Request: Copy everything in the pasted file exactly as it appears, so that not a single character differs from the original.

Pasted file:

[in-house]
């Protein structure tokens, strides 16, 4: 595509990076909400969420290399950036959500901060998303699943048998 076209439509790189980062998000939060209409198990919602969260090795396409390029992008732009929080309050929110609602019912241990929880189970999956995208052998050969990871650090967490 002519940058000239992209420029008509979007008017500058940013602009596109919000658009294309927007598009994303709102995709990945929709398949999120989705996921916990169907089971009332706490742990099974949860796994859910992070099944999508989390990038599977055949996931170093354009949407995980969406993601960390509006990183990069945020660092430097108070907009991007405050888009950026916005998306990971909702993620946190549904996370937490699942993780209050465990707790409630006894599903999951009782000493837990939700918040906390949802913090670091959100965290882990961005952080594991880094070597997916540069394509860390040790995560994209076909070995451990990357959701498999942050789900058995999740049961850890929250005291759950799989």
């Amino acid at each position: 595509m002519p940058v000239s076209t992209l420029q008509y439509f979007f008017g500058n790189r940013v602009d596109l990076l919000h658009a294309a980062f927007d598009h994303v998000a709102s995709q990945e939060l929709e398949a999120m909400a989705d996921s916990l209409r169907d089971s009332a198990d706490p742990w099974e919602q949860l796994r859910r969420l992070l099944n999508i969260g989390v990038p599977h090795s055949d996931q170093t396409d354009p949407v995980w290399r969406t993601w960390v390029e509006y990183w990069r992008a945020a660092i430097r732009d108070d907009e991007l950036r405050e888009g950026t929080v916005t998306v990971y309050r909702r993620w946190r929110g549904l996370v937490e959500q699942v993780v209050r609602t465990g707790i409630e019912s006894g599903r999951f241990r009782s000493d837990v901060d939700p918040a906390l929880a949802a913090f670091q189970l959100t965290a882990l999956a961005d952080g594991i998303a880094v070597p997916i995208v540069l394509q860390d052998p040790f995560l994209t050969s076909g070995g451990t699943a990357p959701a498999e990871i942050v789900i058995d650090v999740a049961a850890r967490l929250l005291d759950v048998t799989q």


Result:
[in-house]
């Protein structure tokens, strides 16, 4: 595509990076909400969420290399950036959500901060998303699943048998 076209439509790189980062998000939060209409198990919602969260090795396409390029992008732009929080309050929110609602019912241990929880189970999956995208052998050969990871650090967490 002519940058000239992209420029008509979007008017500058940013602009596109919000658009294309927007598009994303709102995709990945929709398949999120989705996921916990169907089971009332706490742990099974949860796994859910992070099944999508989390990038599977055949996931170093354009949407995980969406993601960390509006990183990069945020660092430097108070907009991007405050888009950026916005998306990971909702993620946190549904996370937490699942993780209050465990707790409630006894599903999951009782000493837990939700918040906390949802913090670091959100965290882990961005952080594991880094070597997916540069394509860390040790995560994209076909070995451990990357959701498999942050789900058995999740049961850890929250005291759950799989």
């Amino acid at each position: 595509m002519p940058v000239s076209t992209l420029q008509y439509f979007f008017g500058n790189r940013v602009d596109l990076l919000h658009a294309a980062f927007d598009h994303v998000a709102s995709q990945e939060l929709e398949a999120m909400a989705d996921s916990l209409r169907d089971s009332a198990d706490p742990w099974e919602q949860l796994r859910r969420l992070l099944n999508i969260g989390v990038p599977h090795s055949d996931q170093t396409d354009p949407v995980w290399r969406t993601w960390v390029e509006y990183w990069r992008a945020a660092i430097r732009d108070d907009e991007l950036r405050e888009g950026t929080v916005t998306v990971y309050r909702r993620w946190r929110g549904l996370v937490e959500q699942v993780v209050r609602t465990g707790i409630e019912s006894g599903r999951f241990r009782s000493d837990v901060d939700p918040a906390l929880a949802a913090f670091q189970l959100t965290a882990l999956a961005d952080g594991i998303a880094v070597p997916i995208v540069l394509q860390d052998p040790f995560l994209t050969s076909g070995g451990t699943a990357p959701a498999e990871i942050v789900i058995d650090v999740a049961a850890r967490l929250l005291d759950v048998t799989q």